Is it true that coronavirus boosters cause cancer recurrence in some patients?
Dear doctor. ROACH: I’m looking for your opinion regarding the new coronavirus booster.
I’m not opposed to vaccinations, I’ve had the first two doses and one booster.
About 18 months ago, I was diagnosed with prostate cancer and have since had my prostate removed. My current PSA readings are undetectable, which I’m grateful for. I was also diagnosed with skin cancer 12 months ago (with multiple basil spots). The biopsy results showed that they were all successfully removed and were within positive margins, for which I am also grateful.
I would love to get a new coronavirus booster shot for obvious reasons, but I’ve read that boosters lead to cancer recurrence (including prostate cancer and melanoma) in some patients. Obviously I don’t want either of them back, but I also don’t want to get coronavirus.
Can you help with my dilemma and provide a recommendation? –T
Answer: I have also read people making this claim, but it is not supported by evidence. Both the National Cancer Institute and the American Cancer Society agree that there is no evidence, and no scientific reason, to suggest that COVID-19 vaccines, whether first or additional, increase the risk of cancer development. (By the way, if you see, as I did, the term “turbinoma,” you can safely ignore that claim, because it’s not a real entity. This is fear-mongering.)
A Covid vaccine, whether an mRNA or a traditional vaccine like Novavax, is a very limited exposure to an important protein in our immune system to help “teach” the immune system to recognize a Covid infection, should it occur. The vaccine provides very good protection against infection for a few months and excellent protection against severe infection (including hospitalization and death) for about a year. It seems that annual vaccination may be reasonable, although public health experts have not yet decided on a long-term vaccination plan against the Corona virus.
People with cancer are especially advised to get vaccinated, because cancer and its treatment may affect the immune system and make the infection more serious. However, chemotherapy may affect your body’s ability to successfully react to the vaccine, so your oncologist can help you determine the optimal time to get the vaccine if you are undergoing chemotherapy.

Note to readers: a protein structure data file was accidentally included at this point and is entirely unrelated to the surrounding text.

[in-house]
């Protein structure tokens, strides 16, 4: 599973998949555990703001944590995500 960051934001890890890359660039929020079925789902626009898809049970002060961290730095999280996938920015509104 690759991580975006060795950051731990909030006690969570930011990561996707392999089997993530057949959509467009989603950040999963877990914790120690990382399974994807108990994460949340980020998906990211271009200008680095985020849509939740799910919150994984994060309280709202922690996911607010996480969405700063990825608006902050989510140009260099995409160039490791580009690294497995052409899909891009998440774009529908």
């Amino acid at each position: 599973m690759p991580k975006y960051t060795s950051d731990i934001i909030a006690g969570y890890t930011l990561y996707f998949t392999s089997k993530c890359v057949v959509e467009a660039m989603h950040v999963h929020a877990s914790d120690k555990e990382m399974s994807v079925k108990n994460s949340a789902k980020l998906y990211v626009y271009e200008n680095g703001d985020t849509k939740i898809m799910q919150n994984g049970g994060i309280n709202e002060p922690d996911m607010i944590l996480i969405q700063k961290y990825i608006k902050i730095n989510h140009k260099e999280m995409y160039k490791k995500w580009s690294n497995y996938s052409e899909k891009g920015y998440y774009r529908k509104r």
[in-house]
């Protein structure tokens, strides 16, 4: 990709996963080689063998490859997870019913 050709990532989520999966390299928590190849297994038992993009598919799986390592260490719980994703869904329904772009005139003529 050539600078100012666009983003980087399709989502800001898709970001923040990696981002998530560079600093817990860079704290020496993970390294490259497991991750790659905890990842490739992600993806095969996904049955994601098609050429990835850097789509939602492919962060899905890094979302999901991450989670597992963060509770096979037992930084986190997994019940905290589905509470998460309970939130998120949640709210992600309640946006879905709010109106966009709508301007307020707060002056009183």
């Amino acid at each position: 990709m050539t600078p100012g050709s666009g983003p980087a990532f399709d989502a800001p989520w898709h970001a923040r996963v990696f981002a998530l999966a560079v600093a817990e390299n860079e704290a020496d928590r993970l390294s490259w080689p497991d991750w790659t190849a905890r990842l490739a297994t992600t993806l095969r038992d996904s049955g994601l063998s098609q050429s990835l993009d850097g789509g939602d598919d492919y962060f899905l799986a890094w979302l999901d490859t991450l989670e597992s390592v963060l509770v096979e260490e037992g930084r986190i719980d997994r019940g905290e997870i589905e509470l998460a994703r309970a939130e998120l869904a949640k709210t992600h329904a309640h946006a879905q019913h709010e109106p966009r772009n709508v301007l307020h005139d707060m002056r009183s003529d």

Dear doctor. Roach: You recently wrote about varicocele and said it’s more common on the left side of the body. why is that? — I be
Answer: A varicocele is a dilated vein in the spermatic cord that can sometimes cause symptoms of fullness or discomfort in the scrotum. A varicocele forms just like any other varicocele, where increased pressure damages the vein or the valves inside the vein that are supposed to stop blood flowing backwards.
On the left side, the spermatic vein drains into the renal vein, but it does so at a sharp angle that can allow higher pressure and backward blood flow. In contrast, the right spermatic vein drains into the inferior vena cava, which is larger and has lower pressure.
In fact, when a man has a varicocele on the right side only, it raises the concern that there is a tumor that could be compressing the inferior vena cava, such as kidney cancer. However, the risk is still very small – 2.7% in right-sided varicocele compared to 1.6% in left-sided varicocele.
Dr. Roach regrets his inability to respond to individual letters, but will incorporate them into the column whenever possible. Readers can email questions to ToYourGoodHealth@med.cornell.edu Or mail to 628 Virginia Dr., Orlando, FL
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